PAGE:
'Hick’s' and 'H.M. Eddie' yews are equally happy in full sun or full shade. So whether you live in hot and bright, or cool and shady climates and locations, you are bound to have success. Yews can tolerate a wide range of soils but do best in a well-draining area. To help encourage robust and healthy root growth, make sure it is adequately watered for at least the first few months after planting.

Adding a few inches of leaf or wood chip mulch will help insulate the roots from extreme winter and summer temperatures, and retain moisture throughout the year. Once established, they are drought tolerant but will grow best when it is watered after the soil has been allowed to dry out.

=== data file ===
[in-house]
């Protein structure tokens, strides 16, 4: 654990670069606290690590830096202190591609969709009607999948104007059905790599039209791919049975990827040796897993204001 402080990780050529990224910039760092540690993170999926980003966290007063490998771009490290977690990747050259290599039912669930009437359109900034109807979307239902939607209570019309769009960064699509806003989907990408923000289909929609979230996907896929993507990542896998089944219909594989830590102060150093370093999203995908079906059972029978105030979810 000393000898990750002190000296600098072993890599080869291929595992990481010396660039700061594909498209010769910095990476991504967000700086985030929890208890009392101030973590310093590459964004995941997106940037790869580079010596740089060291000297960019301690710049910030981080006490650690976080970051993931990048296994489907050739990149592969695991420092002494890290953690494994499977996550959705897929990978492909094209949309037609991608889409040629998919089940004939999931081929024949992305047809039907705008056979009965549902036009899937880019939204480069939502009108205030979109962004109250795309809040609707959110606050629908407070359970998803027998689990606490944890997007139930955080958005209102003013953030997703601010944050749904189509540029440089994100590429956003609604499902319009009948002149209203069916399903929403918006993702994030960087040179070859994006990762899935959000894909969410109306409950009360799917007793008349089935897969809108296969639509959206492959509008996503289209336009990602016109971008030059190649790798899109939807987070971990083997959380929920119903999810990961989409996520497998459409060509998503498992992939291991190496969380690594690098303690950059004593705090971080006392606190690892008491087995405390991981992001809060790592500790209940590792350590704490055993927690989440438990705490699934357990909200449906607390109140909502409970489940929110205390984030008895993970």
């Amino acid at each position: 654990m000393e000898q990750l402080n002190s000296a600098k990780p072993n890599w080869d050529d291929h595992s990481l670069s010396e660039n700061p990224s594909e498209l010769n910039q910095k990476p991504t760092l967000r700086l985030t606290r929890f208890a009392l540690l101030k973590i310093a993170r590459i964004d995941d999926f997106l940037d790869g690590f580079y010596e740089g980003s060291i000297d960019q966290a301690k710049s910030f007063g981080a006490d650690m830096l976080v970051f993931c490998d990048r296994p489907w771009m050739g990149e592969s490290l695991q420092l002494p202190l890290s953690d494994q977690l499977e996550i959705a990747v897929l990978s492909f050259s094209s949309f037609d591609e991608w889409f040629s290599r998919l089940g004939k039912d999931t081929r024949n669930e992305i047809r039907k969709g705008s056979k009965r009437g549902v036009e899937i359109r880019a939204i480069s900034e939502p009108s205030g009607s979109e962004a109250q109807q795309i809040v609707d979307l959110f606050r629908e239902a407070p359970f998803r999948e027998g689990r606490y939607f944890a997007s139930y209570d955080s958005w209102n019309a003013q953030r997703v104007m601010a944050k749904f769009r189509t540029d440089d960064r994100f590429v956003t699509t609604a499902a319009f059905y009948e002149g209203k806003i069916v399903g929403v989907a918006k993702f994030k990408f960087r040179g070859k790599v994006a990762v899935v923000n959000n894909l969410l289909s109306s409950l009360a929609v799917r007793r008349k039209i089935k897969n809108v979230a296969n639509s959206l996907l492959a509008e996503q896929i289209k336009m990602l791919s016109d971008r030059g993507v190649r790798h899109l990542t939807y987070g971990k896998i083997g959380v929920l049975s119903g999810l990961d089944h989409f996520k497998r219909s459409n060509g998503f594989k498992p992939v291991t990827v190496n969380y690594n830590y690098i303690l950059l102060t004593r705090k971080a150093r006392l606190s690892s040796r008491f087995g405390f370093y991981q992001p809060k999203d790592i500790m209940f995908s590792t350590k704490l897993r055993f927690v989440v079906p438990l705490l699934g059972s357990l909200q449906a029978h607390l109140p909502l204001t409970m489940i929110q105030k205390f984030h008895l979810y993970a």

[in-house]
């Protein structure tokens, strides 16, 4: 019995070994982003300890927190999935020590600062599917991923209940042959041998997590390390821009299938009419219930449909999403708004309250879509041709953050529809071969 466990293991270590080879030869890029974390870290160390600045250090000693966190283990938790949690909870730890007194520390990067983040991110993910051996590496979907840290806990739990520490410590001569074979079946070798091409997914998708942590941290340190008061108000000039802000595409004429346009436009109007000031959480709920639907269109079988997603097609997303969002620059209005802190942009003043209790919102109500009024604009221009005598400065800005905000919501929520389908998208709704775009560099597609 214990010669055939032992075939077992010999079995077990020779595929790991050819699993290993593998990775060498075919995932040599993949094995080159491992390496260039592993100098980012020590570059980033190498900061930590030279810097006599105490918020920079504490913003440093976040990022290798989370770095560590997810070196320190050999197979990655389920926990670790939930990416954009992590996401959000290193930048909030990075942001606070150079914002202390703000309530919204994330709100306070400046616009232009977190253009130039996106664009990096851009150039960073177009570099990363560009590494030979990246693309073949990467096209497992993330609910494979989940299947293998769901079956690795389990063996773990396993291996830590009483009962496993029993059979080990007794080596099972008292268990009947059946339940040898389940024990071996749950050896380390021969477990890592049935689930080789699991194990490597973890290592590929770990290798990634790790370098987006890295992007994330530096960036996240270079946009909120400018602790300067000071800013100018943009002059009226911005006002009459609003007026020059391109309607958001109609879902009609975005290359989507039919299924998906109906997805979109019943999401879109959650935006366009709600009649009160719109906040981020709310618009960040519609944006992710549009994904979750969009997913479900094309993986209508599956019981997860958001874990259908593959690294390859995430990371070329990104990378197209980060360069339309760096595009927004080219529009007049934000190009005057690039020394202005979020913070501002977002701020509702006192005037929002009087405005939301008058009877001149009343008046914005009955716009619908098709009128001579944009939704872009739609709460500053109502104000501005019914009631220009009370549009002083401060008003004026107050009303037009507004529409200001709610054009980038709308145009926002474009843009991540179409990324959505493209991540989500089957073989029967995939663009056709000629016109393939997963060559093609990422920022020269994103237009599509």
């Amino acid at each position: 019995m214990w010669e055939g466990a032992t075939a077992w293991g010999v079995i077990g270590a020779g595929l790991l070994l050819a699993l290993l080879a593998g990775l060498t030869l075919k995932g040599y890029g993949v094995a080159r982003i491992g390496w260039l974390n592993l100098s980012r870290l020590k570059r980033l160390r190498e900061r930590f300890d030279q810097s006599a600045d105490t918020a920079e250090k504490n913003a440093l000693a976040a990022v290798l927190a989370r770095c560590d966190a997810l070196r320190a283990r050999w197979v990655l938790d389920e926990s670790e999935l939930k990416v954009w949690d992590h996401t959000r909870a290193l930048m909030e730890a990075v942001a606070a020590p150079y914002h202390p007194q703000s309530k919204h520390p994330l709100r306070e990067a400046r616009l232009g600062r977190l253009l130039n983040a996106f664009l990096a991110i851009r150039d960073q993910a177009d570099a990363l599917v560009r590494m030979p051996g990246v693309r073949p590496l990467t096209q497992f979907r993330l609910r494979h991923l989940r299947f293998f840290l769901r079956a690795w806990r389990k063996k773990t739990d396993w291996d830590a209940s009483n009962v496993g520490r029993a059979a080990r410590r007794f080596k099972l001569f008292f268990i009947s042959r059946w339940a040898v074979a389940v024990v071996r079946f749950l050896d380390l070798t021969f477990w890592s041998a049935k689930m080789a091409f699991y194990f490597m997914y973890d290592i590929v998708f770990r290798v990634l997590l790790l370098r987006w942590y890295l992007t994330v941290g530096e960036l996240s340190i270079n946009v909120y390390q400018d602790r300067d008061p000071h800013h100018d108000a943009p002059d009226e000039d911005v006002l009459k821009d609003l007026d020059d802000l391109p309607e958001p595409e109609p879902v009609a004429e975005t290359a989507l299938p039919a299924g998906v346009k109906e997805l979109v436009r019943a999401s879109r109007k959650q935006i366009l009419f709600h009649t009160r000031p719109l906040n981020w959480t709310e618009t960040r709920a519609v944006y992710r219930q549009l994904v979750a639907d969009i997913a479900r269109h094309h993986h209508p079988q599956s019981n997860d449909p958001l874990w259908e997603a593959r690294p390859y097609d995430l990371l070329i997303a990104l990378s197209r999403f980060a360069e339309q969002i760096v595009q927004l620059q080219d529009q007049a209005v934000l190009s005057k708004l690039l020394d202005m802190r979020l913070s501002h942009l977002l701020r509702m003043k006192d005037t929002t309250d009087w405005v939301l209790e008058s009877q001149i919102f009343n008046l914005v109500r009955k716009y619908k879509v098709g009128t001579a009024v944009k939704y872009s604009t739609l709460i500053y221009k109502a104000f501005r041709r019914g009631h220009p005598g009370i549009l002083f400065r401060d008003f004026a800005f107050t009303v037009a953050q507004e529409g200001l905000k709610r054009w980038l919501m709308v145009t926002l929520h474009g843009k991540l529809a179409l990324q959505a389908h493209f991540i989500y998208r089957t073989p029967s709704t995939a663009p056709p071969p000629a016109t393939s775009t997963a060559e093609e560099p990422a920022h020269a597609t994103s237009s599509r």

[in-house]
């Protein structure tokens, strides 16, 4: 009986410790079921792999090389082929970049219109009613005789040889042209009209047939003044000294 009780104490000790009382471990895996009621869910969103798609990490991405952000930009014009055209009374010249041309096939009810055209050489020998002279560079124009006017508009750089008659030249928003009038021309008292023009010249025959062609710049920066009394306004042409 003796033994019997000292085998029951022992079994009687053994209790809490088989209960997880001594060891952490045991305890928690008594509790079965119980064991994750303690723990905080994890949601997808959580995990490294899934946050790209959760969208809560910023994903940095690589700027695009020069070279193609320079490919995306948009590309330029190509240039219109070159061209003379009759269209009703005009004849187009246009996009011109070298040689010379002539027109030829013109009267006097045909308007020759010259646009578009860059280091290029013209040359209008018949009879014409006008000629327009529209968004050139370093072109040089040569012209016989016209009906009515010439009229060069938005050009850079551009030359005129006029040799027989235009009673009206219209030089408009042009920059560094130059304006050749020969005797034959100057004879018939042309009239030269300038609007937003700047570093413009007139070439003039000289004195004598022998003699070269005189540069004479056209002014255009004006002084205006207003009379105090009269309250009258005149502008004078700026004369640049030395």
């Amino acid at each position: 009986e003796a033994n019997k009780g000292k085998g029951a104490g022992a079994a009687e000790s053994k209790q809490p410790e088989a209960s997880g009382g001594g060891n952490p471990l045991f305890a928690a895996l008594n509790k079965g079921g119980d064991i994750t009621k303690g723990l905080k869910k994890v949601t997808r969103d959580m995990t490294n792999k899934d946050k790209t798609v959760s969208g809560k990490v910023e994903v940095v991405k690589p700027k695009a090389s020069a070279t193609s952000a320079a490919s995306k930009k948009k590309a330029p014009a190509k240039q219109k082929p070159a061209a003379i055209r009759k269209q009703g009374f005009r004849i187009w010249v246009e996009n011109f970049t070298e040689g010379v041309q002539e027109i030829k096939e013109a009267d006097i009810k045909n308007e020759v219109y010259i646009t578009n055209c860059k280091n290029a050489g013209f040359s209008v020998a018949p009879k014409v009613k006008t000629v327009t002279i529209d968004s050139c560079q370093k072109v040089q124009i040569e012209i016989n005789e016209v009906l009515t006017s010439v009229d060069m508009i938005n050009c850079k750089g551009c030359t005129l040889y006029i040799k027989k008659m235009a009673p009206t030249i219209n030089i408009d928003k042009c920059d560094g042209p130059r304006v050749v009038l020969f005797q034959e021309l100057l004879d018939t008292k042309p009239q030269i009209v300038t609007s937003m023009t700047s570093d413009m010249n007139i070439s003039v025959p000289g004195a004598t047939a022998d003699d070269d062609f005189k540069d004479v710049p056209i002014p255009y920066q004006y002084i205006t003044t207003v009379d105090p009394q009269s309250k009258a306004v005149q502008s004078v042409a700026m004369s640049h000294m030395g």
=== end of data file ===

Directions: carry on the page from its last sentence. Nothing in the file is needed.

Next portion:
Fargesia 'Rufa', Hardy Bamboo

on Tuesday, 26 January 2021. Posted in Good for Screening, Winter Interest, Evergreen, Grasses

1/26/21

fargesiaRufa2Clumping bamboo (Fargesia ‘Rufa’) is as visually attractive as it is remarkably effective for a privacy screen. With all of the classic characteristics of lush, evergreen bamboo that we love, it reaches a moderate height of 10 feet tall, making it a great option for easy maintenance. 

'Rufa' is one of several species lumped under the common name ‘hardy bamboo’. They all have the same tight clumping growth habit and mounding form that doesn’t spread far from their original planting, and they grow well in both sun or shade. When compared to other 'hardy bamboo', 'Rufa' is more heat tolerant and able to handle full sun without leaf curl, and is the most cold-hardy.